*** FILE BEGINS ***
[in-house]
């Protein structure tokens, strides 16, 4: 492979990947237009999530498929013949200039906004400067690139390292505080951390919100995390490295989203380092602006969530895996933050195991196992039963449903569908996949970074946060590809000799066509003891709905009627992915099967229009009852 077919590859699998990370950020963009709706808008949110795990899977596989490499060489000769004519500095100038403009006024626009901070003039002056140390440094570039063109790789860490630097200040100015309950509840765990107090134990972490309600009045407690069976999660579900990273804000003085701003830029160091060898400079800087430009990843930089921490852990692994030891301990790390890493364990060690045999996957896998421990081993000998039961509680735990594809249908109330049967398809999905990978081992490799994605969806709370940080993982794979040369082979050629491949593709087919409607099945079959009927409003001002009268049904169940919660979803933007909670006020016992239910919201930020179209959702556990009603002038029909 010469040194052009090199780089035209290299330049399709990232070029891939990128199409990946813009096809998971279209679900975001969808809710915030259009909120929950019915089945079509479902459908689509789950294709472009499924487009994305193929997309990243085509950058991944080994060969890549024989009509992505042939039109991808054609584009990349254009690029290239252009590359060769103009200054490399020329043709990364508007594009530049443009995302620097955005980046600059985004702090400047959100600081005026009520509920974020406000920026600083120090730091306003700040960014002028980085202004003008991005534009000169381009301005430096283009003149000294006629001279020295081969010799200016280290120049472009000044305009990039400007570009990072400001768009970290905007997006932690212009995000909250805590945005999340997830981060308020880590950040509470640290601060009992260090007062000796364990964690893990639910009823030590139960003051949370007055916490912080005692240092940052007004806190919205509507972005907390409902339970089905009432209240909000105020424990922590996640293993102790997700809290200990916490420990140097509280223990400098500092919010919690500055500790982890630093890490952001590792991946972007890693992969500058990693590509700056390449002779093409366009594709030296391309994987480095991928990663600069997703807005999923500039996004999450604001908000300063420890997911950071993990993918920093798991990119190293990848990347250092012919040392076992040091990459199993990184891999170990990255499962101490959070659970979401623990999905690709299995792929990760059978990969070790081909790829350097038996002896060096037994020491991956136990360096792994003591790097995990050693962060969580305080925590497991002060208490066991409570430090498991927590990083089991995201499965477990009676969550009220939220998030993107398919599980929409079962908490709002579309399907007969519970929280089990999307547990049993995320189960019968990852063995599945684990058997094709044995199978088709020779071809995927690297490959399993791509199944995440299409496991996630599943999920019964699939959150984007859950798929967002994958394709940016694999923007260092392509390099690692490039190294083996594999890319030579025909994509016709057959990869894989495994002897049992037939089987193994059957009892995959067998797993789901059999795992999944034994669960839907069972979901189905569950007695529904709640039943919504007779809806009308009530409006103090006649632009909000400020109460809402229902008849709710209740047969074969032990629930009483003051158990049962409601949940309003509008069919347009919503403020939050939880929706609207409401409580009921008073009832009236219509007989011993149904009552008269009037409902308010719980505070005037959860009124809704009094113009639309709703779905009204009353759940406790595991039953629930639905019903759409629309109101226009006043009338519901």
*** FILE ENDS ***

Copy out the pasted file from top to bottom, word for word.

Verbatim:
[in-house]
């Protein structure tokens, strides 16, 4: 492979990947237009999530498929013949200039906004400067690139390292505080951390919100995390490295989203380092602006969530895996933050195991196992039963449903569908996949970074946060590809000799066509003891709905009627992915099967229009009852 077919590859699998990370950020963009709706808008949110795990899977596989490499060489000769004519500095100038403009006024626009901070003039002056140390440094570039063109790789860490630097200040100015309950509840765990107090134990972490309600009045407690069976999660579900990273804000003085701003830029160091060898400079800087430009990843930089921490852990692994030891301990790390890493364990060690045999996957896998421990081993000998039961509680735990594809249908109330049967398809999905990978081992490799994605969806709370940080993982794979040369082979050629491949593709087919409607099945079959009927409003001002009268049904169940919660979803933007909670006020016992239910919201930020179209959702556990009603002038029909 010469040194052009090199780089035209290299330049399709990232070029891939990128199409990946813009096809998971279209679900975001969808809710915030259009909120929950019915089945079509479902459908689509789950294709472009499924487009994305193929997309990243085509950058991944080994060969890549024989009509992505042939039109991808054609584009990349254009690029290239252009590359060769103009200054490399020329043709990364508007594009530049443009995302620097955005980046600059985004702090400047959100600081005026009520509920974020406000920026600083120090730091306003700040960014002028980085202004003008991005534009000169381009301005430096283009003149000294006629001279020295081969010799200016280290120049472009000044305009990039400007570009990072400001768009970290905007997006932690212009995000909250805590945005999340997830981060308020880590950040509470640290601060009992260090007062000796364990964690893990639910009823030590139960003051949370007055916490912080005692240092940052007004806190919205509507972005907390409902339970089905009432209240909000105020424990922590996640293993102790997700809290200990916490420990140097509280223990400098500092919010919690500055500790982890630093890490952001590792991946972007890693992969500058990693590509700056390449002779093409366009594709030296391309994987480095991928990663600069997703807005999923500039996004999450604001908000300063420890997911950071993990993918920093798991990119190293990848990347250092012919040392076992040091990459199993990184891999170990990255499962101490959070659970979401623990999905690709299995792929990760059978990969070790081909790829350097038996002896060096037994020491991956136990360096792994003591790097995990050693962060969580305080925590497991002060208490066991409570430090498991927590990083089991995201499965477990009676969550009220939220998030993107398919599980929409079962908490709002579309399907007969519970929280089990999307547990049993995320189960019968990852063995599945684990058997094709044995199978088709020779071809995927690297490959399993791509199944995440299409496991996630599943999920019964699939959150984007859950798929967002994958394709940016694999923007260092392509390099690692490039190294083996594999890319030579025909994509016709057959990869894989495994002897049992037939089987193994059957009892995959067998797993789901059999795992999944034994669960839907069972979901189905569950007695529904709640039943919504007779809806009308009530409006103090006649632009909000400020109460809402229902008849709710209740047969074969032990629930009483003051158990049962409601949940309003509008069919347009919503403020939050939880929706609207409401409580009921008073009832009236219509007989011993149904009552008269009037409902308010719980505070005037959860009124809704009094113009639309709703779905009204009353759940406790595991039953629930639905019903759409629309109101226009006043009338519901």